After Paris: Why we need to stop and think before blaming the refugee crisis for terrorism

1 December 2015 | Mirja Brand

After Paris: Why we need to stop and think before blaming the refugee crisis for terrorism

The recent terror attacks in Paris have sparked outrage, shock, and fear all over the world. This has also caused renewed racist and islamophobic attitudes among governments and the public across Europe and North America. Many political leaders rushed to announce their support in the fight against terrorism. Some quickly announced tightened security for the current refugee influx, many having their eyes on Syrian refugees. While speculations were running high, no evidence could be found that any of the Paris attackers had been of Syrian nationality and indeed, all of them were European nationals of French and Belgian origin. Nevertheless, mainstream media and the public were quick to denounce the refugee crisis for the attacks. A Syrian passport, which turned out to be fake, had been found with one of the attackers. Immediately after the attacks in Paris, refugee camps near the French port of Calais were attacked and set on fire. In the US, 31 governors have criticised the Syrian refugee program and called for its suspension for fear of terrorists. The screening process for Syrian refugees is one of the hardest ways to enter the US, and not one refugee has committed an act of domestic terrorism over a period of 14 years since 9/11. While faith and human rights groups have already condemned the governors’ responses, this attitude is not confined to the US alone.

2015 anti bombing Syria protest Keiron Marshall

Protests against the bombing of Syria in London. When a vote in Parliament decided the UK would bomb Syria after all, it took only an hour for the mission to be under way. Many wondered what the point was of a vote when the decision had already been made. Photograph: Keiron Marshall from The Sound Lounge

Although the public has also responded critically to the decision to invade Syria in anti-war protests in London and Madrid, there has been a wide-spread increase in islamophobia and a rise in anti-muslim attacks in Europe and the US. The recent vote by British parliament in favour of attacking ISIS territory in Syria on Wednesday night came despite public opposition. While politicians were debating, more anti-war protests outside of parliament brought traffic to a temporary stand-still. Just an hour after the vote, news soon came that Britain launched its first airstrike in Syria early Thursday morning. While the threat of violent terrorist attacks should not be taken lightly and we have to ensure our safety and protection, this cannot be separated from a thorough understanding of the various causes for these attacks, as well as the consequences of our decisions in how we will fight them. By bombing Syria or by closing our borders to Syrian refugees, we are acting in the same way as our so-called enemy, destabilising Syria even further and thus increasing the number of refugees who are desperately trying to leave this conflict-ridden region. Refusing help for people who are fleeing war, violence, discrimination and destruction should not be our response to these attacks. Linking refugees to terrorists is questionable and undermines the need to keep supporting them. Many are fleeing from ISIS-infested territories themselves, looking for a life free of war and violence. While ensuring our own peace and security here, it does not make sense to put the blame on vulnerable people who are fleeing the very dangers that we are set to fight. By accepting an islamophobic backlash we run risk of further increasing ignorance and hatred towards members of our society while even further widening the gap between different communities.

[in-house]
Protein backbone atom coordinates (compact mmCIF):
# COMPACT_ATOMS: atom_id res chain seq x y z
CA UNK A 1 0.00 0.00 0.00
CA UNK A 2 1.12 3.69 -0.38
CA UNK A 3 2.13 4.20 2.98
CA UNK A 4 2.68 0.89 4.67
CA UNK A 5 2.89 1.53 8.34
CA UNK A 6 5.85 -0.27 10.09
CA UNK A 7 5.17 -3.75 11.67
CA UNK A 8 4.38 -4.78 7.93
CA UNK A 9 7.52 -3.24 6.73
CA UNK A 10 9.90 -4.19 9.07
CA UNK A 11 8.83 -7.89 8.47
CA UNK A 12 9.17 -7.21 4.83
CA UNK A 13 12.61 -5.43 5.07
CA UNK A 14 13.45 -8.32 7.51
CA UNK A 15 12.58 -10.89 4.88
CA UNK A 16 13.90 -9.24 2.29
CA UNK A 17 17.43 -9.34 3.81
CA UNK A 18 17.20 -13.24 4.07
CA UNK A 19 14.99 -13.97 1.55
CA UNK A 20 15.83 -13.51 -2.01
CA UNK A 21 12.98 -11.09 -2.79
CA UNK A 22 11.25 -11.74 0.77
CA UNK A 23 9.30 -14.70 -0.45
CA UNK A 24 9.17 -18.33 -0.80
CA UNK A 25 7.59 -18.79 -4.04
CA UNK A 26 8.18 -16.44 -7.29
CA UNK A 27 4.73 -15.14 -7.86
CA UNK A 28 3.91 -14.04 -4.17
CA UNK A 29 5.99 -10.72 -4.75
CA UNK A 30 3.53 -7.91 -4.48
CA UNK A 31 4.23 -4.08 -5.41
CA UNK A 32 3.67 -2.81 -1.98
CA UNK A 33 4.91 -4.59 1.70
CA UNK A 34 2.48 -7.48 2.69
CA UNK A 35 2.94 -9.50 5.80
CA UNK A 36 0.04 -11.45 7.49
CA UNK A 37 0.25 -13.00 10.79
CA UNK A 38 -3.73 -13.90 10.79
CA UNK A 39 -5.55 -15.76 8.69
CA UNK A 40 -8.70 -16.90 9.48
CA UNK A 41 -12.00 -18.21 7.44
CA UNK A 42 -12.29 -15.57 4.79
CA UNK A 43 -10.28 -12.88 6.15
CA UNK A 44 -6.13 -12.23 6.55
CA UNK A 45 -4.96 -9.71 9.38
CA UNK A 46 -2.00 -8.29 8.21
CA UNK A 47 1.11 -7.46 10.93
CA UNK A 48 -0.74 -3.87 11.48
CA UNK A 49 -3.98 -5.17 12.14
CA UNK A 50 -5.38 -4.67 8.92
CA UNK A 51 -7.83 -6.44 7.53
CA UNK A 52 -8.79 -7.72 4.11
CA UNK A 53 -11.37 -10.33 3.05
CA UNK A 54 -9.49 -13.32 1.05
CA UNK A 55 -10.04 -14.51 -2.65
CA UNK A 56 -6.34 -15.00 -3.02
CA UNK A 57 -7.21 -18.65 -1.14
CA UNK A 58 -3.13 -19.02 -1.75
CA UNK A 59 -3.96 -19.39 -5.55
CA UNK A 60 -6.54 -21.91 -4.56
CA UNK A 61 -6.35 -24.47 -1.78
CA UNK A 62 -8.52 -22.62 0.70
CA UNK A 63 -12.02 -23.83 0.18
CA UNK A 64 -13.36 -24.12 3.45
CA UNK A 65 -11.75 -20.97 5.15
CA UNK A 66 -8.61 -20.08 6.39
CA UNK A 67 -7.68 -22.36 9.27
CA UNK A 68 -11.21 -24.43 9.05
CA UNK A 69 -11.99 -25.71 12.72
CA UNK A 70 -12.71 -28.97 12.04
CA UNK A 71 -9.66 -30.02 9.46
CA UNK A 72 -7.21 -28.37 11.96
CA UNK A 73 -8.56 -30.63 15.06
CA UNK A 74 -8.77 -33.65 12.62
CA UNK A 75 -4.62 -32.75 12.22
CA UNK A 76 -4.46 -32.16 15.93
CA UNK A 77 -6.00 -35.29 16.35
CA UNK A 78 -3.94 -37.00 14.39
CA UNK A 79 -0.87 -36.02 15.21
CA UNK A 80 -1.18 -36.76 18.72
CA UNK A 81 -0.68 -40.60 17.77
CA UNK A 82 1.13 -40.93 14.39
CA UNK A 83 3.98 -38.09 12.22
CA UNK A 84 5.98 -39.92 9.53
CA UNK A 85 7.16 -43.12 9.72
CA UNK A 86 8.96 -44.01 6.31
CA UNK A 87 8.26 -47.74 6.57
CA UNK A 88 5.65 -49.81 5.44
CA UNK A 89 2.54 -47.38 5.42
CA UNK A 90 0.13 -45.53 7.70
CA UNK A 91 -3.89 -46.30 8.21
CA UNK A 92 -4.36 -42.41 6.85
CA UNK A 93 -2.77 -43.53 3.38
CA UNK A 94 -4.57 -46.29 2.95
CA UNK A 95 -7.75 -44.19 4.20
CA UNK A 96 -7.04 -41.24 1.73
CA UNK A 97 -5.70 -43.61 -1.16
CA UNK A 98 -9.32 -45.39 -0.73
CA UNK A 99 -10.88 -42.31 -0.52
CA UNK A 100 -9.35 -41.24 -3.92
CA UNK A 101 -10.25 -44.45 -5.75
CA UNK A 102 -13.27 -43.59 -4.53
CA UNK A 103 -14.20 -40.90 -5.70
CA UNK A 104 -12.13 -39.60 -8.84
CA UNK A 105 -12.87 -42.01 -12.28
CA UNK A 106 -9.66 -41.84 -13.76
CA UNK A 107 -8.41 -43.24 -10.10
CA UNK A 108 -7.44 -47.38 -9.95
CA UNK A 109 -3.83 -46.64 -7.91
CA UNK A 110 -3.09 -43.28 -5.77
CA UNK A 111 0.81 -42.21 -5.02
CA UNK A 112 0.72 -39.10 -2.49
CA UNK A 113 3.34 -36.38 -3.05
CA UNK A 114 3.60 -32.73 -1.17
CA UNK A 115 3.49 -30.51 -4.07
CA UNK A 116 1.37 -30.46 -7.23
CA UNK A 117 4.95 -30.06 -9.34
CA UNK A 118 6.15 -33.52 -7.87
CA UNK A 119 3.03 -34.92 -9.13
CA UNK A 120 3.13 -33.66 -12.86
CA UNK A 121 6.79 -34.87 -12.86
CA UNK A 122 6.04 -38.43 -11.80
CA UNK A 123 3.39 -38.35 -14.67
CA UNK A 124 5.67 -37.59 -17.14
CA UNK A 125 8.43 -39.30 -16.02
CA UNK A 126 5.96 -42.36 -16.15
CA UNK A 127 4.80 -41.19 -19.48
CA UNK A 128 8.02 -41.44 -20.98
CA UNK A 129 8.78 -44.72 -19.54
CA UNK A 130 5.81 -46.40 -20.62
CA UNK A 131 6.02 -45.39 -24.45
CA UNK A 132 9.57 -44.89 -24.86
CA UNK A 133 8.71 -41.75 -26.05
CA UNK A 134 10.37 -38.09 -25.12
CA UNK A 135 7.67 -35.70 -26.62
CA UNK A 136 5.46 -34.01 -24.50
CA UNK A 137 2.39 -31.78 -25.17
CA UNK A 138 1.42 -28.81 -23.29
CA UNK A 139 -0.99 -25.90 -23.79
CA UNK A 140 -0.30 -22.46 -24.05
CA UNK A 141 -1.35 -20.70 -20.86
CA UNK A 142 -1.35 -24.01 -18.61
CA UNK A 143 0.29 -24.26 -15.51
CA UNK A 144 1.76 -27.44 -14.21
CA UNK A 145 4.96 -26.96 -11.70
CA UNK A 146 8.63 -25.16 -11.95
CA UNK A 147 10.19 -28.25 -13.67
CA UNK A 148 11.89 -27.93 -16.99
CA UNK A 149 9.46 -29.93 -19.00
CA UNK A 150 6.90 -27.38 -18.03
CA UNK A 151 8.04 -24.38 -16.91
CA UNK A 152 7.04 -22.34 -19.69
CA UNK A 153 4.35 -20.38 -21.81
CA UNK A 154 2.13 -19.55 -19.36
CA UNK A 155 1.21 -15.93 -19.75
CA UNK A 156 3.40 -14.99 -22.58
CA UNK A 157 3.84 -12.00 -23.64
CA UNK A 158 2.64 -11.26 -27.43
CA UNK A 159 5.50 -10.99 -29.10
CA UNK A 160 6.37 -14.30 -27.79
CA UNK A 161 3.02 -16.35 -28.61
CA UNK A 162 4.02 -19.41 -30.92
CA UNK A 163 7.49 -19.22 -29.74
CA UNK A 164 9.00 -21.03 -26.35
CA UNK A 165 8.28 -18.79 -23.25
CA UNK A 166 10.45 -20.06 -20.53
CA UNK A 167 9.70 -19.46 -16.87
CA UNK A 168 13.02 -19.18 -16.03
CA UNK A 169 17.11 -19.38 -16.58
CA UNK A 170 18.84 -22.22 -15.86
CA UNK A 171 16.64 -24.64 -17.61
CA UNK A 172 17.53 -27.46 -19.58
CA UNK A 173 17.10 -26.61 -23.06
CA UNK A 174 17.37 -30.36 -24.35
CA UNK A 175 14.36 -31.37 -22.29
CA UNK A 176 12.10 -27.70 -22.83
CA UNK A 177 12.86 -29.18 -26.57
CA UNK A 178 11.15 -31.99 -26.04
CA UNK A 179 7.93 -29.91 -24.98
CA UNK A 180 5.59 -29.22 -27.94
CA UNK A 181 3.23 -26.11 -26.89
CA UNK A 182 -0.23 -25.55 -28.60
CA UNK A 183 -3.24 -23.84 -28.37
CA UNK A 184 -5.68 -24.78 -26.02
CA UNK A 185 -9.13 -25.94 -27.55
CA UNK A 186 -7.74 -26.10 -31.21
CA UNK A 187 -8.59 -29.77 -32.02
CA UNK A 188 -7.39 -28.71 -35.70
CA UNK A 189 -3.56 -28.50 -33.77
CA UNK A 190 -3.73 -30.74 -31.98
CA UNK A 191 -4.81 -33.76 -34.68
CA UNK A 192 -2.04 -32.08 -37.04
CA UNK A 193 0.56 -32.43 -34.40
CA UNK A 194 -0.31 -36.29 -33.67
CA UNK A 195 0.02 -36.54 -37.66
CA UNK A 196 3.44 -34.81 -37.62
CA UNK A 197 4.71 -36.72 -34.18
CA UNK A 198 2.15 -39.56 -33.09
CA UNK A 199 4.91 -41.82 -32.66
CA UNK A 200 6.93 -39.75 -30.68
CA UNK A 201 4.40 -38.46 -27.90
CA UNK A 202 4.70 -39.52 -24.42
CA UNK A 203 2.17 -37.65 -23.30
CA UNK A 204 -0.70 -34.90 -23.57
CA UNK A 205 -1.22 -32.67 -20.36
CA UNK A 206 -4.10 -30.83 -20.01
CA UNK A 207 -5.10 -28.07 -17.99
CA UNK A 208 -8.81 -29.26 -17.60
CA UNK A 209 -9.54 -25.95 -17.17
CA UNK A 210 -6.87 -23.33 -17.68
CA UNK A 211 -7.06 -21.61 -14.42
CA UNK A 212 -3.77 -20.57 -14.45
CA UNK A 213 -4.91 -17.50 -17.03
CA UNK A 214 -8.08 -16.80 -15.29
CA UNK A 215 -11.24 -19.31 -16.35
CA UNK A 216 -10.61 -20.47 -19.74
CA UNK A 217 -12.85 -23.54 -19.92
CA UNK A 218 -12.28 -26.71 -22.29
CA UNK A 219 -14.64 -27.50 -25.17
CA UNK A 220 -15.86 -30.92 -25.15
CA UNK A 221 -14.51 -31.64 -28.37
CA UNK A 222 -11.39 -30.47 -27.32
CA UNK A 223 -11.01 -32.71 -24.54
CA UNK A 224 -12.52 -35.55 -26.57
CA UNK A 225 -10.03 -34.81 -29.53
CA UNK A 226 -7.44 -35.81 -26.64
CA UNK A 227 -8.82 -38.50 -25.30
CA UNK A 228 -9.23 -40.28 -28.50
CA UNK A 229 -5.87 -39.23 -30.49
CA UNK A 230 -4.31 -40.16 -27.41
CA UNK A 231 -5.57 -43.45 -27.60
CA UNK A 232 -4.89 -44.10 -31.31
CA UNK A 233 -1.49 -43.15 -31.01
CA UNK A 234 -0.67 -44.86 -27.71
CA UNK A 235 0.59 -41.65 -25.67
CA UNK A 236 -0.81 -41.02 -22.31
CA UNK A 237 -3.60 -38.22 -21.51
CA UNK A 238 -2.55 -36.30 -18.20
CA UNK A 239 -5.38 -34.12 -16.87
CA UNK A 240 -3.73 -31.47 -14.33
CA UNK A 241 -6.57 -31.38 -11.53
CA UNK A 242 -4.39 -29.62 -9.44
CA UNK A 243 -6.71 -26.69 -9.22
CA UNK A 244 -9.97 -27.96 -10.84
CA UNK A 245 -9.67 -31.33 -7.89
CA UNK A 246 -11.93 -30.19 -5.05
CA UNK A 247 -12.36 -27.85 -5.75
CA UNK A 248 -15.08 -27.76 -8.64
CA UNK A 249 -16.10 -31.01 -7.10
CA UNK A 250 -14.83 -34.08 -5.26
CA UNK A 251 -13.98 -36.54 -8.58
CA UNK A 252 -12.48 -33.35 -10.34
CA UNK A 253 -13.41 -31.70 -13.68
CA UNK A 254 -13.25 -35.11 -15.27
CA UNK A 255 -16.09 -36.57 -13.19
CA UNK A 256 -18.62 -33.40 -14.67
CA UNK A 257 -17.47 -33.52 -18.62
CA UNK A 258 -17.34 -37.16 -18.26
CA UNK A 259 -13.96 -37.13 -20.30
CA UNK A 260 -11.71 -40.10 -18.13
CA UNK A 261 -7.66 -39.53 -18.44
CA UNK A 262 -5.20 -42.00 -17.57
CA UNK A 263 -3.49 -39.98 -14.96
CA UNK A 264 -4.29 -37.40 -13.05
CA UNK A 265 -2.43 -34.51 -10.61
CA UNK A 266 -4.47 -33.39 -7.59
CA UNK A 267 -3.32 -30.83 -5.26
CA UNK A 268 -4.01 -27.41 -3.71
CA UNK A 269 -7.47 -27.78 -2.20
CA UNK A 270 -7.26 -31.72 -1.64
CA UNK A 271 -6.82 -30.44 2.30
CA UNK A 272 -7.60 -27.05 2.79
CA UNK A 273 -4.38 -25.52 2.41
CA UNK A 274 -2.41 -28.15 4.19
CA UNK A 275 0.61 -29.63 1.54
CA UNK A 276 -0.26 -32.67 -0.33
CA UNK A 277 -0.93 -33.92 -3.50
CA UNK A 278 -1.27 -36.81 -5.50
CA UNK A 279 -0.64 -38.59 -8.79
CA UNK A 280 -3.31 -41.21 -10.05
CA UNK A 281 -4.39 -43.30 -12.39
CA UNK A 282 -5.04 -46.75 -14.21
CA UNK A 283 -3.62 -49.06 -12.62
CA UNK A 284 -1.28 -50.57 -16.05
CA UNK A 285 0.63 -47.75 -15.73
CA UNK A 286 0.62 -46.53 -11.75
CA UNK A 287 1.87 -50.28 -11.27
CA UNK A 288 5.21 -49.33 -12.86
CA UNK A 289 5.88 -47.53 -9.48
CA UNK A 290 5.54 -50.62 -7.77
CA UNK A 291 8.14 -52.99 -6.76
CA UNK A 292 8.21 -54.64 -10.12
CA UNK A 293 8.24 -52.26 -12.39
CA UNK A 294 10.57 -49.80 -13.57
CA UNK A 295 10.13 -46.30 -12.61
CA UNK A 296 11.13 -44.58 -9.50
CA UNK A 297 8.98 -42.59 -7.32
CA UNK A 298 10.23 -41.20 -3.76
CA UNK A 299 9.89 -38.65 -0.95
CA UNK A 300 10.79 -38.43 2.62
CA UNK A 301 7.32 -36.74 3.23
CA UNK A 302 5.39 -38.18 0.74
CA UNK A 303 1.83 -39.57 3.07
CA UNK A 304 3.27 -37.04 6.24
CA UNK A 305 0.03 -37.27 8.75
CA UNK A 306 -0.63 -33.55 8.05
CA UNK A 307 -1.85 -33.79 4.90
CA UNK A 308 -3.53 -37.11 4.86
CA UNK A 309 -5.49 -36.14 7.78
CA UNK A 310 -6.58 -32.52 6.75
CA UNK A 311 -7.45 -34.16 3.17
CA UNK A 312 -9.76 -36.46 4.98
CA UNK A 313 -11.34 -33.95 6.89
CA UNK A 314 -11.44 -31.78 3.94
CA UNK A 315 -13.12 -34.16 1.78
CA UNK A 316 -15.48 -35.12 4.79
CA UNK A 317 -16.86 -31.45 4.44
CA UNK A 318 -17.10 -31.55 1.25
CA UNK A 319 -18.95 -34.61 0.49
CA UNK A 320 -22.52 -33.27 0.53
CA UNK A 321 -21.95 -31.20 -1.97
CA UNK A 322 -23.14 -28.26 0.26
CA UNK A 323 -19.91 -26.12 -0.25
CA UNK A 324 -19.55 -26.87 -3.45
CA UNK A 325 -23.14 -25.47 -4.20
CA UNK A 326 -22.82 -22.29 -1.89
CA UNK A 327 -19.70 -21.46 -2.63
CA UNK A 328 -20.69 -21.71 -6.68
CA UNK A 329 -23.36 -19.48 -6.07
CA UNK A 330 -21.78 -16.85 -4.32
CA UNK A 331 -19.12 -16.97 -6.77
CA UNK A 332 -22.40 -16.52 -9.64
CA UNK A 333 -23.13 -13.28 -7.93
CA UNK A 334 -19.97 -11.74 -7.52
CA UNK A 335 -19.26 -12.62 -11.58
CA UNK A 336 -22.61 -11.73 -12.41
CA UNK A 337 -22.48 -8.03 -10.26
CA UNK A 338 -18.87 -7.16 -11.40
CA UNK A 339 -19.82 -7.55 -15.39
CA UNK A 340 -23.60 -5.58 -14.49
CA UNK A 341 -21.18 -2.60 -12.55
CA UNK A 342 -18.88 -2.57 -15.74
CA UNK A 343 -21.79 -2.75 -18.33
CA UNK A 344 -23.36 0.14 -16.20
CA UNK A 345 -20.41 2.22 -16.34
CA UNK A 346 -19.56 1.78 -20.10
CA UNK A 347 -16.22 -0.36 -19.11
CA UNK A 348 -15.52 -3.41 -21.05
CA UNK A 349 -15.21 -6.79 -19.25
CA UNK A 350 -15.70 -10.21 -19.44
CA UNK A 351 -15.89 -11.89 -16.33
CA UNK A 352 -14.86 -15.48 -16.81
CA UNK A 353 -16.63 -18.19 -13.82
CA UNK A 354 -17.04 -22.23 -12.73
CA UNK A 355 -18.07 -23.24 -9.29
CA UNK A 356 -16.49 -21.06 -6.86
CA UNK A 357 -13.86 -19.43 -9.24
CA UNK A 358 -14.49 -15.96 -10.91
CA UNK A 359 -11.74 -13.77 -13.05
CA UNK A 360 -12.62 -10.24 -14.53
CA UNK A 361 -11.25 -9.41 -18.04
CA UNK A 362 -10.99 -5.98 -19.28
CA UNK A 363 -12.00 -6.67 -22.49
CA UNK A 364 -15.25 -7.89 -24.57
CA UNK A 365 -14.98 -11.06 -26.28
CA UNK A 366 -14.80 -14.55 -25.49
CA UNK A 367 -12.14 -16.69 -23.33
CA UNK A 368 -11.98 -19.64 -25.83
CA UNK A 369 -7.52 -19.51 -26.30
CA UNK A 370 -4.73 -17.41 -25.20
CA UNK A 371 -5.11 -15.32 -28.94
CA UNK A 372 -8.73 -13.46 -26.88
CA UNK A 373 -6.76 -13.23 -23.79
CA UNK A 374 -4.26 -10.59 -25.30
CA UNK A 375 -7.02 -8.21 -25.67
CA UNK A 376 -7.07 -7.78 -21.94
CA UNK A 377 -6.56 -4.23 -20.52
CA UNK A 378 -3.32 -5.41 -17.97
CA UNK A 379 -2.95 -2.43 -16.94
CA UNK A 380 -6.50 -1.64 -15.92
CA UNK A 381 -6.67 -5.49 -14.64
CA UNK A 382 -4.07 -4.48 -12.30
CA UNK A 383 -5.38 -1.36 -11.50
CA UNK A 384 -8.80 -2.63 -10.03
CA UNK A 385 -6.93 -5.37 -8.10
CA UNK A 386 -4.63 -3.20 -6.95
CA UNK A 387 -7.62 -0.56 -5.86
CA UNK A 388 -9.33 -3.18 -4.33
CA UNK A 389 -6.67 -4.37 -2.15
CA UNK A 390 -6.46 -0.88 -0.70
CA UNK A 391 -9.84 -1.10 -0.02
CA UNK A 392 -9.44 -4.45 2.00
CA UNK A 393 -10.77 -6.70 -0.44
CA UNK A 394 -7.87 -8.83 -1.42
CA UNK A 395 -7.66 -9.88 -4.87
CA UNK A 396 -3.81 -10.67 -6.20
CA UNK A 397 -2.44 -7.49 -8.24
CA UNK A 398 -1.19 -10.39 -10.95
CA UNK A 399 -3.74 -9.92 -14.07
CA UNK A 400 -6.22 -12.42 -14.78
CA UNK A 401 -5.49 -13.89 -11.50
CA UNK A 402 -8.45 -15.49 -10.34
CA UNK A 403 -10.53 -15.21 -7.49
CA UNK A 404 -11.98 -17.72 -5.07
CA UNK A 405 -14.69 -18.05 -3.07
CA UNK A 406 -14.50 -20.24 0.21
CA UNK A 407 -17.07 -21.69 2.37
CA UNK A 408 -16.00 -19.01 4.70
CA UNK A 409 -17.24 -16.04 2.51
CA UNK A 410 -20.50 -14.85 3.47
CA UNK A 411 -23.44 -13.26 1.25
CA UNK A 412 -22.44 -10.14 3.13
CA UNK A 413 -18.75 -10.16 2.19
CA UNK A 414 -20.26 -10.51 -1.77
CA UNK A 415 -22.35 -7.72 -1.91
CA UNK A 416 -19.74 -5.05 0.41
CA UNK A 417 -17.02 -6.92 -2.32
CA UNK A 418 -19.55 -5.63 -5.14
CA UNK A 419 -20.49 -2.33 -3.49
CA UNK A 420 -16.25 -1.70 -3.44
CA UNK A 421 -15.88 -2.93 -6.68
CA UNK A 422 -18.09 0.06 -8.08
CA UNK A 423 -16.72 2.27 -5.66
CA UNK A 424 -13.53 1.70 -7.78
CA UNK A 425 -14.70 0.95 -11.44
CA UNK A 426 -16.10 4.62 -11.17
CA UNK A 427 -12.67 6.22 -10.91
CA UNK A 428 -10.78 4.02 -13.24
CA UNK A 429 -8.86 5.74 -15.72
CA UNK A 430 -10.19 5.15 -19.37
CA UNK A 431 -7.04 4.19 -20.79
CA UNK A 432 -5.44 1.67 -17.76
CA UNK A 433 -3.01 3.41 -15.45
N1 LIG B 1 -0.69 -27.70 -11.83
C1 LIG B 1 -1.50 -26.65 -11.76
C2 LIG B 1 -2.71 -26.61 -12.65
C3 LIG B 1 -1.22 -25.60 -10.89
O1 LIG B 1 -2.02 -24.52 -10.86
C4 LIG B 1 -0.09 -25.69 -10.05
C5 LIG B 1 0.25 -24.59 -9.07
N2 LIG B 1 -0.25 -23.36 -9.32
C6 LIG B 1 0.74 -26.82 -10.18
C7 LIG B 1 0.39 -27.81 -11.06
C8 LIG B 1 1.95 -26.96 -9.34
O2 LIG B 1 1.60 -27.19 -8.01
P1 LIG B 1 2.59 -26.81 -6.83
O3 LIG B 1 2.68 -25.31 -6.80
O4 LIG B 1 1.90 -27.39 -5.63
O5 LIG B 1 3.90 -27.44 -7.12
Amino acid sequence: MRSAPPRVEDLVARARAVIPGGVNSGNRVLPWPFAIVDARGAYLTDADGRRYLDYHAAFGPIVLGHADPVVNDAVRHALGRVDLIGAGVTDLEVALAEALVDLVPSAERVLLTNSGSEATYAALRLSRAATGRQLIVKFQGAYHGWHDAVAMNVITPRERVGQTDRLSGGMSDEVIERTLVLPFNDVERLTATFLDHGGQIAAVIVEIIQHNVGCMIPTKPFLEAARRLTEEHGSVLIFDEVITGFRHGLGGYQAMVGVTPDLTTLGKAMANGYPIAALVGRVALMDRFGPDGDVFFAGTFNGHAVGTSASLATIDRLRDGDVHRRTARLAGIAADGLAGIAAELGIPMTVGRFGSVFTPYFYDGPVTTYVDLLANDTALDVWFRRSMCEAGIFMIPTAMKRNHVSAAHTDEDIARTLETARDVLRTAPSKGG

A Facebook response to the Paris attack by Antoine Leiris, a man who has lost his wife and the mother of his son has gone viral, as it stands out amidst the angry and often islamophobic responses. Instead of turning to anger and hatred, this man announced that “[…] responding to it with anger would be to give in to the same ignorance that has made you what you are”, addressing ISIS. Considering such a deep loss, his statement demonstrates a high degree of open-mindedness and courage, but more importantly, it shows the need for love and a calm mind instead of hatred and blind ignorance in these difficult times ahead of us.

Research and writing – Mirja Brand

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